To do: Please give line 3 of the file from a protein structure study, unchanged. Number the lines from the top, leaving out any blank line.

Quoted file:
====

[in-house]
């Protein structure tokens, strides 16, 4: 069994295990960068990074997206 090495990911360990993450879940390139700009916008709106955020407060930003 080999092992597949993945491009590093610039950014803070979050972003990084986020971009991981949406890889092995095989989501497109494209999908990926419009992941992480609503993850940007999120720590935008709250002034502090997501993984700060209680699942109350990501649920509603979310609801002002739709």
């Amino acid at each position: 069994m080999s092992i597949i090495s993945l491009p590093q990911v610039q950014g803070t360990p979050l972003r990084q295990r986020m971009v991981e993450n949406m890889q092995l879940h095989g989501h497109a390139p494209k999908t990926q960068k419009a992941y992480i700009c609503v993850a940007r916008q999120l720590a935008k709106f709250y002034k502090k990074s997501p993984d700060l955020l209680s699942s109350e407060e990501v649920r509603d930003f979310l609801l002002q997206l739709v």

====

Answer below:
């Amino acid at each position: 069994m080999s092992i597949i090495s993945l491009p590093q990911v610039q950014g803070t360990p979050l972003r990084q295990r986020m971009v991981e993450n949406m890889q092995l879940h095989g989501h497109a390139p494209k999908t990926q960068k419009a992941y992480i700009c609503v993850a940007r916008q999120l720590a935008k709106f709250y002034k502090k990074s997501p993984d700060l955020l209680s699942s109350e407060e990501v649920r509603d930003f979310l609801l002002q997206l739709v």